The income threshold for eligibility for a Senior’s Health Card has just been significantly increased in gift to many self-funded retirees.
For some self-managed super fund (SMSF) members, Christmas has come early. Seven weeks and two days early, to be precise.
On November 4, the income test thresholds for the Commonwealth Seniors Health Card (CSHC) were increased. The Coalition and Labor had both promised to increase the limit if they won government, and the Albanese government delivered when the Social Services and Other Legislation Amendment Bill 2022 passed parliament on October 26.
The CSHC, one of the principal concession cards allowing those eligible to access healthcare and other benefits, saw the income limits increased significantly from $57,761 to $90,000 a year for singles and from $92,416 a year to $144,000 a year for a couple’s combined income.
For couples separated by illness, respite care or prison, this limit jumps to $180,000 a year (combined), and, if the care of a child is involved, an extra $639.60 per child can be earned in a year.
In one fell swoop, more SMSF members will have access to the CSHC.
Remember, too, SMSF members – they must be an Australian resident, live in the country and meet the pension eligibility age (66.5 increasing to 67 in 2023) to qualify – can still be eligible for a card even if they are no longer receiving a pension, either because of changes to their income and assets
or the pension assets test on January 1, 2017.
Eligibility is also possible for those widowed or separated from a partner who receives either the age pension or an invalidity service pension.
However, having a Pensioner Concession Card (PCC) makes you ineligible for a CSHC.
The CSHC, which was introduced by the Labor government in 1994, was set up to give low-income retirees who were ineligible for the Age Pension access to similar concessions available to those having a PCC.
Over the intervening 28 years, more retirees have been able to access the CSHC – a number that will increase substantially in the wake of the recent legislation increasing the limit – and the benefits have widened.
In short, it has become a significant part of the retirement income package of self-funded retirees.
So, what are the benefits of the CSHC? In a nutshell, they are considerable. On the healthcare front, it’s estimated those having the CSHC can save up to $2500 a year.
This is due to receiving benefits such as cheaper medicine under the Pharmaceutical Benefits Scheme, bulk billing doctor visits (this is at the doctor’s discretion) and a refund on medical costs on reaching the Medicare Safety Net.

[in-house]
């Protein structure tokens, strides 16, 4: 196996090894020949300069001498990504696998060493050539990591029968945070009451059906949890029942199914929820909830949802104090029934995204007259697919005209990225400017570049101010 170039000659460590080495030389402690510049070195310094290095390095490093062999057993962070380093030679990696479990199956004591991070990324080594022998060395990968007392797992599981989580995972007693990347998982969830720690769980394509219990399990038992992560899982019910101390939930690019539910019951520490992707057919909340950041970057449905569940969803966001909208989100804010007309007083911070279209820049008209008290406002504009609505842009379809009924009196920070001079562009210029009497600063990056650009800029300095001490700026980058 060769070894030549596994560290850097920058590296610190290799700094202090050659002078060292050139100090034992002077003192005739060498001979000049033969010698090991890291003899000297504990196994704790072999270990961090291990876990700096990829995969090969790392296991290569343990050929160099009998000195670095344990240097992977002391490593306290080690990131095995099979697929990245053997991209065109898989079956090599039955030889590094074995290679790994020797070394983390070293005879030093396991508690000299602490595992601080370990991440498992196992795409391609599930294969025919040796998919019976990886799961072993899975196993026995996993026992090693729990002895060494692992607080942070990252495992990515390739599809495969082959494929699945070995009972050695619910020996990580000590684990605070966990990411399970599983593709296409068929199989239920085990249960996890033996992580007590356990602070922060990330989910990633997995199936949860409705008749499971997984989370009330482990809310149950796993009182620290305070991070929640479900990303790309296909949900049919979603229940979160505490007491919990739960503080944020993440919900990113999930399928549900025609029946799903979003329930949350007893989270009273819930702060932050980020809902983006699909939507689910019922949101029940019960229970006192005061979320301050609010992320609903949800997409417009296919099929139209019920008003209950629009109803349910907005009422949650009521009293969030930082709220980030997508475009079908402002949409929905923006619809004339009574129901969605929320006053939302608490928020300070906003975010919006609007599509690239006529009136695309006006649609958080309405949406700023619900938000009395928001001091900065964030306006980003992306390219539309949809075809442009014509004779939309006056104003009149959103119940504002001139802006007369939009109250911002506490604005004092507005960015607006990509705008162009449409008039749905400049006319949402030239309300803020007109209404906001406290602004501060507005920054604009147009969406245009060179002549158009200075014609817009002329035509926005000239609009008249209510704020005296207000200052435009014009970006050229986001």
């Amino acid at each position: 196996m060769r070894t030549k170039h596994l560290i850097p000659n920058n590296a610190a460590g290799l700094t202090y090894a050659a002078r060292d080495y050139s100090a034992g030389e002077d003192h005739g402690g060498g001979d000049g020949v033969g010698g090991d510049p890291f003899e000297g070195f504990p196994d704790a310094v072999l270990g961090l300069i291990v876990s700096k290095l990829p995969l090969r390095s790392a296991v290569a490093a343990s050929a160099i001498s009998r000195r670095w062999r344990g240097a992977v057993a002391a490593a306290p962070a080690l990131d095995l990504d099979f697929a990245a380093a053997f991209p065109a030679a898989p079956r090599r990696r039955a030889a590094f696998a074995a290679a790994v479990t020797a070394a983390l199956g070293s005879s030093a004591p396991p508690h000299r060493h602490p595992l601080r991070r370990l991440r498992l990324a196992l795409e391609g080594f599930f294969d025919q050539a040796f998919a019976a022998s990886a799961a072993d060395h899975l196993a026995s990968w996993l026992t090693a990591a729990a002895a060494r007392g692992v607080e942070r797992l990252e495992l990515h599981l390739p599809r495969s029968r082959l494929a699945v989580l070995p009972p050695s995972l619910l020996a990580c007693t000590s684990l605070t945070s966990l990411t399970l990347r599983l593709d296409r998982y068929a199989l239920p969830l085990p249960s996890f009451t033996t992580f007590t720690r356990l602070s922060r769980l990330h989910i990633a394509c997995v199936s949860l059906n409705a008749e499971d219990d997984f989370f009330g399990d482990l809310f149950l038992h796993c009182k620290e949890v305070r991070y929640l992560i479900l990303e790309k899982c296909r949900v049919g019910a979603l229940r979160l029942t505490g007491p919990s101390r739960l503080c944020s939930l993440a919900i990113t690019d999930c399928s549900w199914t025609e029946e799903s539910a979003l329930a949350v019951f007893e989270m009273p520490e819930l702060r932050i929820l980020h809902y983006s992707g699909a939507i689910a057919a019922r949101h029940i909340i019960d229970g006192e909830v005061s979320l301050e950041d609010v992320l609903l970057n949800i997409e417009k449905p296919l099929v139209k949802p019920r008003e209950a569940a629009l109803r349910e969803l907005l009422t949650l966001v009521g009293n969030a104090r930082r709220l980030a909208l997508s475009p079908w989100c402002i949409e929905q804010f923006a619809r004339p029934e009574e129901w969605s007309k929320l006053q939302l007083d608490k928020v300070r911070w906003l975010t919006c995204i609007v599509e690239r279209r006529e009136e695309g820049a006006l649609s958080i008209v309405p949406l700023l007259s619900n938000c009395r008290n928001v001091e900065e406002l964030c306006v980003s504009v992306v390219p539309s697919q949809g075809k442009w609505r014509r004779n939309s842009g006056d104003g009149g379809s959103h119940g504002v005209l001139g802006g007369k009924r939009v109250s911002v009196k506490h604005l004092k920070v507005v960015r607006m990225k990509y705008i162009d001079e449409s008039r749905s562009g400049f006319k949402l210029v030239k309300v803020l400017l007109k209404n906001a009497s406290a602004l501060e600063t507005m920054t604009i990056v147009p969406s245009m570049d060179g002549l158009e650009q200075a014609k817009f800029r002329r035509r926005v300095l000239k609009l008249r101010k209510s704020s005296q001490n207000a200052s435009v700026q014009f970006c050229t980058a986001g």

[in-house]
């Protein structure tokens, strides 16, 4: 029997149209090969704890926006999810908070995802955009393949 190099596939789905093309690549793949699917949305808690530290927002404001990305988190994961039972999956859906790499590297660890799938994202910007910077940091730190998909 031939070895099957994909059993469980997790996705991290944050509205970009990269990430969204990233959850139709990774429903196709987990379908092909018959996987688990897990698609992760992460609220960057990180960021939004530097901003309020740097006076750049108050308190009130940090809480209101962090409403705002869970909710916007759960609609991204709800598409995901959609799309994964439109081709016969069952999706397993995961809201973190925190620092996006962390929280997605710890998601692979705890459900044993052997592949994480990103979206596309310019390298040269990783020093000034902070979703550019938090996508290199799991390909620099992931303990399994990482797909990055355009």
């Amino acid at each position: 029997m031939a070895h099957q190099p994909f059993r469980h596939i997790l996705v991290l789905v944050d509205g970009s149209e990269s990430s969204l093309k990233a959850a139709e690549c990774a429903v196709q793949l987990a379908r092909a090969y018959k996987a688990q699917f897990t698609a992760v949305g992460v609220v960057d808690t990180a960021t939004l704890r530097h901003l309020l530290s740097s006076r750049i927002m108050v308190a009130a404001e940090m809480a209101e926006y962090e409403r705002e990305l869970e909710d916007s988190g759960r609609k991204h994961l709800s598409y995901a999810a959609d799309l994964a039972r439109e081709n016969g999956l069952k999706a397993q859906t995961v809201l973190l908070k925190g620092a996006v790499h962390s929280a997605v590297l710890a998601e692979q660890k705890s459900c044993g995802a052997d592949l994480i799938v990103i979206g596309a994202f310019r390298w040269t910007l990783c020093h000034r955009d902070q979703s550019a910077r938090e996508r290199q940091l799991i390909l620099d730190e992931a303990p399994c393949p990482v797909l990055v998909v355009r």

There is also the potential to get the Economic Support Payment, extra payments that were part of COVID-19 economic stimulus package. Services Australia says most eligible people have been paid (there were one-off payments of $750 from March 2020 and July 2020 and $250 from December 2020 and March 2021) but it’s worth checking to see whether a payment is outstanding.
However, anyone who received any payment from the Coronavirus Supplement will be ineligible.
Helping self-funded retirees with their medical and pharmaceutical expenses is the principal function of the CSHC. But there is an extensive range of other benefits that vary from state to state – the actual discounts are set by the organisations and businesses charging these fees – so it’s worth checking what’s on offer in your state.
- Discounts on electricity and gas bills. Cardholders can apply for Seniors Energy Rebate to help cover electricity costs for up to $200 a year. Gas rebates are also available.
- Free or lower rates on healthcare expenses such as ambulance, eye check-ups and dental care. In NSW, for example, cardholders are exempt from ambulance charges.
- Discounts on water and property rates. For example, in Western Australia, there is the potential for rebates of up to 50 per cent on water service charges.
- Discount on transport fare. In New South Wales, cardholders are eligible to receive the regional seniors travel card worth $250.
- Discounts on recreational activities. These can include gift shops, parks and picture theatres.
Card applications can be made via Services Australia or the Department of Veterans’ Affairs with eligibility depending on the CSHC income test that includes adjustable taxable income and deemed income on account-based pensions.
If applying as a couple, both partners will need to provide the relevant information, including ATO tax assessments.
Certainly, it’s worth the effort. When all the benefits are included, the savings can be worth more than $3000 a year. It’s a tidy sum for retirees on tight budgets.
Opinion piece written by
John Maroney, CEO,